A - Papers appearing in refereed journals
Foster, I. D. L, Boardman, J., Evans, J. L., Copeland-Phillips, R., Vadher, A. N., Wright, S., Collins, A. L. and Manning, C. 2021. Anthropogenic sediment traps and network dislocation in a lowland UK river. Earth Surface Processes And Landforms. pp. 1-16. https://doi.org/10.1002/esp.5235
|Authors||Foster, I. D. L, Boardman, J., Evans, J. L., Copeland-Phillips, R., Vadher, A. N., Wright, S., Collins, A. L. and Manning, C.|
Farm ponds, reservoirs and in-stream weirs exist in most lowland UK river catchments and often dominate natural features such as lakes, wetlands, floodplains and debris dams. Artificial structures have served multiple purposes, including provision of power for historic flour milling and iron ore crushing and provision of water for medieval fishponds, canals, crop irrigation and potable supply. Although unintentional, they can significantly affect longitudinal connectivity, including sediment delivery pathways, through river catchments.
We report results from three spatially nested case studies that were undertaken in the Rother catchment, ranging in scale from small farm ponds of a few square metres in area, to larger in-stream weirs and reservoirs (locally called ponds). Reservoirs typically trap sediment, decreasing sediment availability downstream, while inducing valley sediment accumulation upstream. We focus on the quantity and particle size characteristics of sediment trapped behind these structures compared to catchment soils and to sediments that are transported through, and deposited in, ‘natural’ gravel-bed reaches.
At all scales our results demonstrate that sediment trapping and release are particle size specific. Fine to coarse sands (125 μm to 2 mm diameter) and coarser sediments are retained behind structures at all scales, while silts and clays (<63 μm diameter) and organic matter are generally depleted in the stored sediment. Even though 75% of the surveyed reservoirs have very low estimated trap efficiencies (<5%), they slowly fill over time with sediment.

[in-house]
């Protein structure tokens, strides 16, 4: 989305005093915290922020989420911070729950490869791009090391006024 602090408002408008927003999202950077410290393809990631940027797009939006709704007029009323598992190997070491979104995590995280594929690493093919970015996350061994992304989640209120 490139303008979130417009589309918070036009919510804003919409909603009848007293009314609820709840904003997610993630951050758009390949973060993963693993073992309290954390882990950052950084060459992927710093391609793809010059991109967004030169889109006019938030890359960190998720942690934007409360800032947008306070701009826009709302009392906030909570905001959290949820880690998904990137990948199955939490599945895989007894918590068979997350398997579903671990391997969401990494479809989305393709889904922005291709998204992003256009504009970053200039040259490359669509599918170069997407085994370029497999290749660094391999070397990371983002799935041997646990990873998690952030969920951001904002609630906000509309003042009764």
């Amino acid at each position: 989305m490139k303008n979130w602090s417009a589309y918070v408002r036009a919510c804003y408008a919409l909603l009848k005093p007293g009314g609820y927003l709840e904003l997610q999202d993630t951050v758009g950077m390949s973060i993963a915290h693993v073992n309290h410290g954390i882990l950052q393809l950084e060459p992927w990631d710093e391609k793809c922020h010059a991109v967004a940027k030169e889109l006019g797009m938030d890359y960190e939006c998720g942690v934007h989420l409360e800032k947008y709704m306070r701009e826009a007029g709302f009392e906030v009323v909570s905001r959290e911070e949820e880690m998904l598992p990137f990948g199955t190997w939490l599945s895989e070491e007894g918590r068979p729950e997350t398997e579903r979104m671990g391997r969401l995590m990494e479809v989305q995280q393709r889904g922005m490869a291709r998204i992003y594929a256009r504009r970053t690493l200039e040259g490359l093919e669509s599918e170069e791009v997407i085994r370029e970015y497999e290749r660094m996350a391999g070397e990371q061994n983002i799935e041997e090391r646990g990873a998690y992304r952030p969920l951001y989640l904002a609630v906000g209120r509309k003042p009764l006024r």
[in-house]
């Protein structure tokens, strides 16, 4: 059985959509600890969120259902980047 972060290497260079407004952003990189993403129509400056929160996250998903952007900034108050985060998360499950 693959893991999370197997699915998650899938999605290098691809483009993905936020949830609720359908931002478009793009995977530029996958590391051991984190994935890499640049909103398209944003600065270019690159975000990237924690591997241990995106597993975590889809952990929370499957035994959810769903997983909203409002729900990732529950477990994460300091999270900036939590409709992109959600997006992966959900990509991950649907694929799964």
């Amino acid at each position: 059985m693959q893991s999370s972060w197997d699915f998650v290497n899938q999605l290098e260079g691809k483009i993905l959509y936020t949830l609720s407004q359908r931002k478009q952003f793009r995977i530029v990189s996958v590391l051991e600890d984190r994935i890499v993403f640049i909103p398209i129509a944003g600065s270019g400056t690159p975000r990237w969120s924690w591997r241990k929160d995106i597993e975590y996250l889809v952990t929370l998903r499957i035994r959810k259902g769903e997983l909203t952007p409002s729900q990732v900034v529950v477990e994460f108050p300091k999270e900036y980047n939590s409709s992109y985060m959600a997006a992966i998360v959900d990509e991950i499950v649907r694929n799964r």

An important management question relates to the likely benefits of impoundment, structure or sediment removal, and whether fine (here defined as <63 μm) or coarser (>63 μm) sediment is a priority for management.
|Keywords||Absolute particle size; Connectivity; Farm ponds; In-stream weirs; Reservoirs; Sediment management|
|Year of Publication||2021|
|Journal||Earth Surface Processes And Landforms|
|Journal citation||pp. 1-16|
|Digital Object Identifier (DOI)||https://doi.org/10.1002/esp.5235|
|Web address (URL)||https://doi.org/10.1002/esp.5235|
|Open access||Published as non-open access|
|Funder||University of Northampton|
|Biotechnology and Biological Sciences Research Council|
|Funder project or code||S2N - Soil to Nutrition - Work package 3 (WP3) - Sustainable intensification - optimisation at multiple scales|
|South Downs National Park Authority|
|Arun and Rother Rivers Trust|
|Online||05 Sep 2021|
|Publication process dates|
|Accepted||25 Aug 2021|
Permalink - https://repository.rothamsted.ac.uk/item/986xx/anthropogenic-sediment-traps-and-network-dislocation-in-a-lowland-uk-river